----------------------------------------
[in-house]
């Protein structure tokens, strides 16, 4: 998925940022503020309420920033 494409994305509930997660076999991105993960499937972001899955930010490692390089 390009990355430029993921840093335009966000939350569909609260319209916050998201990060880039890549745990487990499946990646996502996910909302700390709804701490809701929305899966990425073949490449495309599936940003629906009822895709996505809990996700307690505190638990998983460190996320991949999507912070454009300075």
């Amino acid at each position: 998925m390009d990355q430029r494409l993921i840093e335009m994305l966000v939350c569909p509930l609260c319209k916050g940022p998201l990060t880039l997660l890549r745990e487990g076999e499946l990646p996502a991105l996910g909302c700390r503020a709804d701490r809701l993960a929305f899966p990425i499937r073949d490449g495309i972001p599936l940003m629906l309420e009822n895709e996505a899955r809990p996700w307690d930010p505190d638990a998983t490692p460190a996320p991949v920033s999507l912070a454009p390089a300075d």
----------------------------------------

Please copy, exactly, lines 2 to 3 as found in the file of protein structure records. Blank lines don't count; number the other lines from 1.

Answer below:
């Protein structure tokens, strides 16, 4: 998925940022503020309420920033 494409994305509930997660076999991105993960499937972001899955930010490692390089 390009990355430029993921840093335009966000939350569909609260319209916050998201990060880039890549745990487990499946990646996502996910909302700390709804701490809701929305899966990425073949490449495309599936940003629906009822895709996505809990996700307690505190638990998983460190996320991949999507912070454009300075």
């Amino acid at each position: 998925m390009d990355q430029r494409l993921i840093e335009m994305l966000v939350c569909p509930l609260c319209k916050g940022p998201l990060t880039l997660l890549r745990e487990g076999e499946l990646p996502a991105l996910g909302c700390r503020a709804d701490r809701l993960a929305f899966p990425i499937r073949d490449g495309i972001p599936l940003m629906l309420e009822n895709e996505a899955r809990p996700w307690d930010p505190d638990a998983t490692p460190a996320p991949v920033s999507l912070a454009p390089a300075d």